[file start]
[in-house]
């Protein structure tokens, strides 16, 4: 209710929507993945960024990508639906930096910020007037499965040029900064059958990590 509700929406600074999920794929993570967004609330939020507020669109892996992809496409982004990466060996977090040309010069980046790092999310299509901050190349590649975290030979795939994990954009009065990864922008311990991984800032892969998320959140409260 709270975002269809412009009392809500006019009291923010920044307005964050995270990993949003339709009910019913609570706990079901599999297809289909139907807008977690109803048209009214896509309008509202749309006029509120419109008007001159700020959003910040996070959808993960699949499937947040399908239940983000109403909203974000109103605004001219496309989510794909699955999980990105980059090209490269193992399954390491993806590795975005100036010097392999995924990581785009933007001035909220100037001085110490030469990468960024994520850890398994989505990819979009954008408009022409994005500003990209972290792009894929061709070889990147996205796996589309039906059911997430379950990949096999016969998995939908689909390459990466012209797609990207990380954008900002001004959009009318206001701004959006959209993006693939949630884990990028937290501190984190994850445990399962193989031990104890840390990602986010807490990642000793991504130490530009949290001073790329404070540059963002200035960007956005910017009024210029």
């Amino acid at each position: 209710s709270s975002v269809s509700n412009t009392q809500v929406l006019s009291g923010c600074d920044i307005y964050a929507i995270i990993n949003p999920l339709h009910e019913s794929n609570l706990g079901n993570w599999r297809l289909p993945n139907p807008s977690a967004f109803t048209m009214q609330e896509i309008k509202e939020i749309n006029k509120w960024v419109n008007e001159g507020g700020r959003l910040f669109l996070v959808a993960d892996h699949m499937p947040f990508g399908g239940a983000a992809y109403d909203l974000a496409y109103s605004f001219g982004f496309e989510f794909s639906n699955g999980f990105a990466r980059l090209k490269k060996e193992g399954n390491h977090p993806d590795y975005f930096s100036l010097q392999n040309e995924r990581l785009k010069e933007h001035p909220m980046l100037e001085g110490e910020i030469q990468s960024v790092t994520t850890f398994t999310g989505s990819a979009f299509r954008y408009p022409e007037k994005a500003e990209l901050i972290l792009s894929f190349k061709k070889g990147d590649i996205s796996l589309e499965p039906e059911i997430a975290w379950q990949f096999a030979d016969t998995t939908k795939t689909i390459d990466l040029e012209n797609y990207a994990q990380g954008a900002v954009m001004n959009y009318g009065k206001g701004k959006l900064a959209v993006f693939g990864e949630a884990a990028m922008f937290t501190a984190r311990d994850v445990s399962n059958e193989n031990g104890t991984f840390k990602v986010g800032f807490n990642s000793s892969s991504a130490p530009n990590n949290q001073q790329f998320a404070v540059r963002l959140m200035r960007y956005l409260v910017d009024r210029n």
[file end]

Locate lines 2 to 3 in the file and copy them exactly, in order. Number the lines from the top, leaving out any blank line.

């Protein structure tokens, strides 16, 4: 209710929507993945960024990508639906930096910020007037499965040029900064059958990590 509700929406600074999920794929993570967004609330939020507020669109892996992809496409982004990466060996977090040309010069980046790092999310299509901050190349590649975290030979795939994990954009009065990864922008311990991984800032892969998320959140409260 709270975002269809412009009392809500006019009291923010920044307005964050995270990993949003339709009910019913609570706990079901599999297809289909139907807008977690109803048209009214896509309008509202749309006029509120419109008007001159700020959003910040996070959808993960699949499937947040399908239940983000109403909203974000109103605004001219496309989510794909699955999980990105980059090209490269193992399954390491993806590795975005100036010097392999995924990581785009933007001035909220100037001085110490030469990468960024994520850890398994989505990819979009954008408009022409994005500003990209972290792009894929061709070889990147996205796996589309039906059911997430379950990949096999016969998995939908689909390459990466012209797609990207990380954008900002001004959009009318206001701004959006959209993006693939949630884990990028937290501190984190994850445990399962193989031990104890840390990602986010807490990642000793991504130490530009949290001073790329404070540059963002200035960007956005910017009024210029």
């Amino acid at each position: 209710s709270s975002v269809s509700n412009t009392q809500v929406l006019s009291g923010c600074d920044i307005y964050a929507i995270i990993n949003p999920l339709h009910e019913s794929n609570l706990g079901n993570w599999r297809l289909p993945n139907p807008s977690a967004f109803t048209m009214q609330e896509i309008k509202e939020i749309n006029k509120w960024v419109n008007e001159g507020g700020r959003l910040f669109l996070v959808a993960d892996h699949m499937p947040f990508g399908g239940a983000a992809y109403d909203l974000a496409y109103s605004f001219g982004f496309e989510f794909s639906n699955g999980f990105a990466r980059l090209k490269k060996e193992g399954n390491h977090p993806d590795y975005f930096s100036l010097q392999n040309e995924r990581l785009k010069e933007h001035p909220m980046l100037e001085g110490e910020i030469q990468s960024v790092t994520t850890f398994t999310g989505s990819a979009f299509r954008y408009p022409e007037k994005a500003e990209l901050i972290l792009s894929f190349k061709k070889g990147d590649i996205s796996l589309e499965p039906e059911i997430a975290w379950q990949f096999a030979d016969t998995t939908k795939t689909i390459d990466l040029e012209n797609y990207a994990q990380g954008a900002v954009m001004n959009y009318g009065k206001g701004k959006l900064a959209v993006f693939g990864e949630a884990a990028m922008f937290t501190a984190r311990d994850v445990s399962n059958e193989n031990g104890t991984f840390k990602v986010g800032f807490n990642s000793s892969s991504a130490p530009n990590n949290q001073q790329f998320a404070v540059r963002l959140m200035r960007y956005l409260v910017d009024r210029n």